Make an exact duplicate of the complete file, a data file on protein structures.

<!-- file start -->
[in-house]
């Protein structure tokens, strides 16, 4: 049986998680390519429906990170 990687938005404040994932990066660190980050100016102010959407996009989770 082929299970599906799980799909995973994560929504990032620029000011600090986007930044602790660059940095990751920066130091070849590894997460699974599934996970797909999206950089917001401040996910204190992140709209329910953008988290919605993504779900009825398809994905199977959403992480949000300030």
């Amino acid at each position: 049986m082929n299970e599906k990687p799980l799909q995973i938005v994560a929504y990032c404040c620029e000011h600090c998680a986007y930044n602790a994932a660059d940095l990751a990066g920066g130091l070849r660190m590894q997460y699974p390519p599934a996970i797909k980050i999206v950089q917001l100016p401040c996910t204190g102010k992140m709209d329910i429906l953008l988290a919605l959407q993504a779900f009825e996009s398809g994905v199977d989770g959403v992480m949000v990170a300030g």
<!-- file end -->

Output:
[in-house]
């Protein structure tokens, strides 16, 4: 049986998680390519429906990170 990687938005404040994932990066660190980050100016102010959407996009989770 082929299970599906799980799909995973994560929504990032620029000011600090986007930044602790660059940095990751920066130091070849590894997460699974599934996970797909999206950089917001401040996910204190992140709209329910953008988290919605993504779900009825398809994905199977959403992480949000300030």
């Amino acid at each position: 049986m082929n299970e599906k990687p799980l799909q995973i938005v994560a929504y990032c404040c620029e000011h600090c998680a986007y930044n602790a994932a660059d940095l990751a990066g920066g130091l070849r660190m590894q997460y699974p390519p599934a996970i797909k980050i999206v950089q917001l100016p401040c996910t204190g102010k992140m709209d329910i429906l953008l988290a919605l959407q993504a779900f009825e996009s398809g994905v199977d989770g959403v992480m949000v990170a300030g």